[Photograph: Lucy Baker]

At the end of a large and lengthy Seder meal, the last thing most people want is a slice of leaden flourless cake or a sticky macaroon. This year, in lieu of more traditional baked desserts, try serving Passover candy. The first is a quirky twist on French pâte de fruits using Manischewitz wine. The second is my version of cookbook author Marcy Goldman's famous Caramel Matzo Crunch, gussied up with coconut and almonds.

Pâte de fruits are delicate jelly candies that come in flavors like orange, raspberry, and strawberry. They're a bit like American fruit slices, but bolder and juicer. One of the best things about pâte de fruits is how easy they are to make.

You can whip up a batch in fewer than 10 minutes active time. For a Passover-inspired version, swap the usual juice or water for sweet kosher wine, like Manischewitz's concord grape. I added seedless strawberry jam because I didn't want my candies to be too grapey, but it's a matter of preference. Feel free to use grape jelly for that over-the-top Manischewitz wine flavor. You can make these pâte de fruits up to a week in advance and store them in an airtight container. Just be sure to roll them in sugar again before serving.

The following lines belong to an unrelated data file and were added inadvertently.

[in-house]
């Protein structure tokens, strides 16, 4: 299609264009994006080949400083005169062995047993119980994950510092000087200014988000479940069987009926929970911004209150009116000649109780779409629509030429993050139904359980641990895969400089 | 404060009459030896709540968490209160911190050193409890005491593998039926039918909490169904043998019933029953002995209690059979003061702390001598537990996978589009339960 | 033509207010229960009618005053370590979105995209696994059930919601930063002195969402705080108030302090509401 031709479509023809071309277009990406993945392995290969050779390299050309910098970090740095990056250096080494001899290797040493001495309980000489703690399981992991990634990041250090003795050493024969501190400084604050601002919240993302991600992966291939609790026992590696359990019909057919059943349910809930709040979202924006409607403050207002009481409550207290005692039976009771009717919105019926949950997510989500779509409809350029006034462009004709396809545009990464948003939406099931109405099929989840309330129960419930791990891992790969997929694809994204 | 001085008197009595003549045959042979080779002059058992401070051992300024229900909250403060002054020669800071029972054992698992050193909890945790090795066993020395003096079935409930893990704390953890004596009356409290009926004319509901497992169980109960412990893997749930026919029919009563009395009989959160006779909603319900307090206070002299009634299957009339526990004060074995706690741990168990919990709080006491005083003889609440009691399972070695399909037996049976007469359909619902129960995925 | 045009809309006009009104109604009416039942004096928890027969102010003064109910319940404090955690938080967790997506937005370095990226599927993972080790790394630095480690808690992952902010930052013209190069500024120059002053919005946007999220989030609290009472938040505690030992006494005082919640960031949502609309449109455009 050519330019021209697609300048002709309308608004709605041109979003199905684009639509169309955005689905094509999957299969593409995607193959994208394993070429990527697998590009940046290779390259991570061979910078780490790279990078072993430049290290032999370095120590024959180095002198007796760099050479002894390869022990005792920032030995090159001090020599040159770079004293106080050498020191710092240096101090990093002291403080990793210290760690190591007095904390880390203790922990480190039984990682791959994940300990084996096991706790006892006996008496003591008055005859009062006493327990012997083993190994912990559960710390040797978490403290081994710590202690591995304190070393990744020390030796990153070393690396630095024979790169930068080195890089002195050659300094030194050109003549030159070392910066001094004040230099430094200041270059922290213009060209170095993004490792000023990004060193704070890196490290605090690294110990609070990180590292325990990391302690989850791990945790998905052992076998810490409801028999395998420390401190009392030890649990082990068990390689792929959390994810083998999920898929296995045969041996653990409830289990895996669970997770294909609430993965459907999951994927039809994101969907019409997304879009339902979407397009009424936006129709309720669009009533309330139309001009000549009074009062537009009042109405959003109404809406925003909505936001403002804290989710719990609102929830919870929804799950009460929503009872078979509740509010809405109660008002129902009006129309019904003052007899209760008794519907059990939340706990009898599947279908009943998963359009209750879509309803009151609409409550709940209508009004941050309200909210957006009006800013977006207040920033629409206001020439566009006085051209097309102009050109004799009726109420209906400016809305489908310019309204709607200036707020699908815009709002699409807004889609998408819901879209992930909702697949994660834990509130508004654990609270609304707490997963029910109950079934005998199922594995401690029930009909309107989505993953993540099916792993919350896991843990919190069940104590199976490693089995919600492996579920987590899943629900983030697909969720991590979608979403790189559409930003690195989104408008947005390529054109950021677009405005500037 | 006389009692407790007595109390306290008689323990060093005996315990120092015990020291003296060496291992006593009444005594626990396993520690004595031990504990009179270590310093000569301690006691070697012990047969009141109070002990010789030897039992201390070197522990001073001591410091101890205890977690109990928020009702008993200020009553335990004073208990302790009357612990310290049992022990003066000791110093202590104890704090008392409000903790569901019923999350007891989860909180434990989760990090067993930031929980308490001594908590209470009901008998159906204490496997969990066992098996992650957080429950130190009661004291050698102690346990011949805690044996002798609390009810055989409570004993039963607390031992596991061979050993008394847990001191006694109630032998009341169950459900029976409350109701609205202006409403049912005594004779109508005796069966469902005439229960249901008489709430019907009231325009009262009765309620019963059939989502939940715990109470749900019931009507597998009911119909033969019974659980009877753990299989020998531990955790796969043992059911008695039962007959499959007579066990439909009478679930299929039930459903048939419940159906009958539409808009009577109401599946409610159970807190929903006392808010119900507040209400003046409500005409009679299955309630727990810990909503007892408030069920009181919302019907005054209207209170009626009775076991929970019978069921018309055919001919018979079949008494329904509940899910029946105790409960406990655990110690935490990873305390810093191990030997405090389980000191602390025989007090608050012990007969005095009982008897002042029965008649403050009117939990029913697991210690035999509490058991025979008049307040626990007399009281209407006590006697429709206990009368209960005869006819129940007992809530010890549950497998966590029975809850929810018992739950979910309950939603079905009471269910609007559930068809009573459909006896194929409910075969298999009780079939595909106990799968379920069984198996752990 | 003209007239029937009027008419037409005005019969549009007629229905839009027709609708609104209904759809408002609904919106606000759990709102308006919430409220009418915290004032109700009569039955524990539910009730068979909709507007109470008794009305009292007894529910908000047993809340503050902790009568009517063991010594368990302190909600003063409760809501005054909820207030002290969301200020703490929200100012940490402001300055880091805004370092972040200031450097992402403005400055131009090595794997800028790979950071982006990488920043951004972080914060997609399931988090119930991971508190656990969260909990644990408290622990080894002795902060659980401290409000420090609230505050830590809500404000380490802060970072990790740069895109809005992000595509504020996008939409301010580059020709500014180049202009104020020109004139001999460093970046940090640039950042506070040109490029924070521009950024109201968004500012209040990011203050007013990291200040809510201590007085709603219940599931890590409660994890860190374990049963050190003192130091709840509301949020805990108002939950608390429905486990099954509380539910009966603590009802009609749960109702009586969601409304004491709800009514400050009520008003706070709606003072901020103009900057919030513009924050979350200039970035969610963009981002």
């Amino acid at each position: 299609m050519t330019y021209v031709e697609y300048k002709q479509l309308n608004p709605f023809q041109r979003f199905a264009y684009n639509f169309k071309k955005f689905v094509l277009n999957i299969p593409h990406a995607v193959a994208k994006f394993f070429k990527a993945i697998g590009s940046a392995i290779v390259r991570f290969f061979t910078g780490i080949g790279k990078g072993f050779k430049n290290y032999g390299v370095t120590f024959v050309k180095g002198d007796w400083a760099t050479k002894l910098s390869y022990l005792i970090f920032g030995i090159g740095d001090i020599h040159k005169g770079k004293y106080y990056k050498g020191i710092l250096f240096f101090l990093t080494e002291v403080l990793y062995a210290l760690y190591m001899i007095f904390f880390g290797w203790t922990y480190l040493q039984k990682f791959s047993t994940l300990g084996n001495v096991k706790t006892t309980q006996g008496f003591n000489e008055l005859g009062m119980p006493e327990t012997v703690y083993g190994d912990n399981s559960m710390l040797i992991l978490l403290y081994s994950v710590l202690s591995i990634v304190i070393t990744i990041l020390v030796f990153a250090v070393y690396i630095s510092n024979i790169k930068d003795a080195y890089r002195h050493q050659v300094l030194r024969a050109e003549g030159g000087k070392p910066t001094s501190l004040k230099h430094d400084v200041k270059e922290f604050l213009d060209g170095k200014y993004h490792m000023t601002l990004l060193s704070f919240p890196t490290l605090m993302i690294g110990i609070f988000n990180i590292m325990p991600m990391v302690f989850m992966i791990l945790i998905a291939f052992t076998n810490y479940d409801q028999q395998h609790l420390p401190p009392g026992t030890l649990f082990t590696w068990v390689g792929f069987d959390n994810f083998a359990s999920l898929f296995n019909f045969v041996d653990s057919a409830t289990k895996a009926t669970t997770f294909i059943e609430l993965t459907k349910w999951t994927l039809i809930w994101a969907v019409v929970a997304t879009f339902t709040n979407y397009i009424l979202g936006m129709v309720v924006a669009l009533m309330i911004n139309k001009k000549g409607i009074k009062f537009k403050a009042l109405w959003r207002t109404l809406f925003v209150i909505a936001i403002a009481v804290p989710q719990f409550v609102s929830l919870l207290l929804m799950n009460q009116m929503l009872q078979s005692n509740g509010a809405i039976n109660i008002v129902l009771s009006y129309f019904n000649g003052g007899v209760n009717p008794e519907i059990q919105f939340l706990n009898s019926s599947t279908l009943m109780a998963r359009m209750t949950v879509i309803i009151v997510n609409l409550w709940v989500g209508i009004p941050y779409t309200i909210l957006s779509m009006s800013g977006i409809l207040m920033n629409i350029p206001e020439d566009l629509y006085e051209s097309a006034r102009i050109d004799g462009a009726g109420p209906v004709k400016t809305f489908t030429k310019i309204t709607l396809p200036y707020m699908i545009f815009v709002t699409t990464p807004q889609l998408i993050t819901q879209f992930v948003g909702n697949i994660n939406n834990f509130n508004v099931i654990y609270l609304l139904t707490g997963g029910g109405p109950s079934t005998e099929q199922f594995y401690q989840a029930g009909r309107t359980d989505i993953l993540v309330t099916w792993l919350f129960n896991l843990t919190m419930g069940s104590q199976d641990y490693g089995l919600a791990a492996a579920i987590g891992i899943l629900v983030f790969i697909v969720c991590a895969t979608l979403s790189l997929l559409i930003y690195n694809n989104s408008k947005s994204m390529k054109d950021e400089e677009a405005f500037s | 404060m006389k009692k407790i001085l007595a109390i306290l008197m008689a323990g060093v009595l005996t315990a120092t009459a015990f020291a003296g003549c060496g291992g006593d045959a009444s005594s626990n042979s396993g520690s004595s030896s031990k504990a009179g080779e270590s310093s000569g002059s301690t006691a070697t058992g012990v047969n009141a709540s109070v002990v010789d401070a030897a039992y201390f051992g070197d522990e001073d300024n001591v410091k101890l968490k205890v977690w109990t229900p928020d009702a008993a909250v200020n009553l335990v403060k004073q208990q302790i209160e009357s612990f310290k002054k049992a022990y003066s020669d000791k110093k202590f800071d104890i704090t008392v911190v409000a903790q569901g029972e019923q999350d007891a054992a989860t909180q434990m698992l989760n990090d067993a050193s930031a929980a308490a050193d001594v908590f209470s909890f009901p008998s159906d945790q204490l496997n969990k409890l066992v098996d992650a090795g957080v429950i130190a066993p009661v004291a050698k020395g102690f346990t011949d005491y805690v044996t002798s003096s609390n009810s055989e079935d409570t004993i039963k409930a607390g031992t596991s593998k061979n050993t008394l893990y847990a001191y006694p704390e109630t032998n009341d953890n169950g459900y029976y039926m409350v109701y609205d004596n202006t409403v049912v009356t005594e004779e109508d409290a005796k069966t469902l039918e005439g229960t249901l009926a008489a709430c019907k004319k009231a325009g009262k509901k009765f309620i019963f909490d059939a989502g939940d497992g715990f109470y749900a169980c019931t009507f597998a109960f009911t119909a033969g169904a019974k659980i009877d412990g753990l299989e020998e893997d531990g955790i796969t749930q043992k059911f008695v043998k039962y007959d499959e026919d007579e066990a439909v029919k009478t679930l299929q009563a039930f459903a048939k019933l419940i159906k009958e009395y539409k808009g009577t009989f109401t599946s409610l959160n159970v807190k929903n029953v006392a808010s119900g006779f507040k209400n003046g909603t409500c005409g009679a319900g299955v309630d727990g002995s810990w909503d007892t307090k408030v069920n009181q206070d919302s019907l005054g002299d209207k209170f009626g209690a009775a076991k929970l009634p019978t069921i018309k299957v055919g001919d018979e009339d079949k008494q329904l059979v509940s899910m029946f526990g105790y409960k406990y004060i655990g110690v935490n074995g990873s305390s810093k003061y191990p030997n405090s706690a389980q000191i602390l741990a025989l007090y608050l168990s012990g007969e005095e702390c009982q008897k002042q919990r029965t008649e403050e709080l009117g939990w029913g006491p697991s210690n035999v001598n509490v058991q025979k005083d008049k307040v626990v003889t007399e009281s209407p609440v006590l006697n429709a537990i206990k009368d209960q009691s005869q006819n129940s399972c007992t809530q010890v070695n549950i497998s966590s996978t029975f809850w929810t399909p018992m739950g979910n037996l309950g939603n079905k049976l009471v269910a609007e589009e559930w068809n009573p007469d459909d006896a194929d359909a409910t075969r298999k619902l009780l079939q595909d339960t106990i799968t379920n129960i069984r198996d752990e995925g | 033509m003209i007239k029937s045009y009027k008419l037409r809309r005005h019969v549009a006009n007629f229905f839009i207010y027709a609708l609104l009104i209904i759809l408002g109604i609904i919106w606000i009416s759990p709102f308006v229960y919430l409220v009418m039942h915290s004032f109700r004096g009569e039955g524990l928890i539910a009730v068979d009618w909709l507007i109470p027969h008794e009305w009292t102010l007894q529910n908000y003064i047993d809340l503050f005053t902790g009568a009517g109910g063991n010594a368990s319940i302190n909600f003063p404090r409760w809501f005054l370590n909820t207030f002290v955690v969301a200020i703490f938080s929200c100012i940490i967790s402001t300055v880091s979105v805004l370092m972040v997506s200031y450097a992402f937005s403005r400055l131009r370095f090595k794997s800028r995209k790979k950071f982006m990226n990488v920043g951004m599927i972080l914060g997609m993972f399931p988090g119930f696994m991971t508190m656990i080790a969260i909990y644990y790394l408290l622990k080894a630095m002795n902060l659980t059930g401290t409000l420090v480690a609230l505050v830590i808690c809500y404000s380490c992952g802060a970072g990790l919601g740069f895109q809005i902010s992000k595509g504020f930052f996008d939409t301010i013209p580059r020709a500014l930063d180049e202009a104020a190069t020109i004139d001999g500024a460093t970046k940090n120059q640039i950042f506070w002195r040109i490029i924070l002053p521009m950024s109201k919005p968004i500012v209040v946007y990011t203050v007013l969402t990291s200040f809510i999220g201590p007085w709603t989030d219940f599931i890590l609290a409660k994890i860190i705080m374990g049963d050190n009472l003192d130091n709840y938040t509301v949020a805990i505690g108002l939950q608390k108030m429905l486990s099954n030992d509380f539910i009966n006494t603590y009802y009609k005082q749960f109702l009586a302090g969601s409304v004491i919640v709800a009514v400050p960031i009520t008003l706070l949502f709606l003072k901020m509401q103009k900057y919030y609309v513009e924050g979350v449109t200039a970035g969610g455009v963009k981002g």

I've been making the Caramel Matzo Crunch from Marcy Goldman's cookbook, A Treasury of Jewish Holiday Baking, for years. Many people rightly refer to it as "matzo crack." Each spring, even my non-Jewish friends ask for it when Passover rolls around.

In this version, I eased up on the caramel layer just a bit then added a few handfuls of shredded sweetened coconut as an homage to traditional Passover macaroons. A layer of crunchy toasted almonds is the finishing touch. You can make this up to two weeks ahead and store it in an airtight container.


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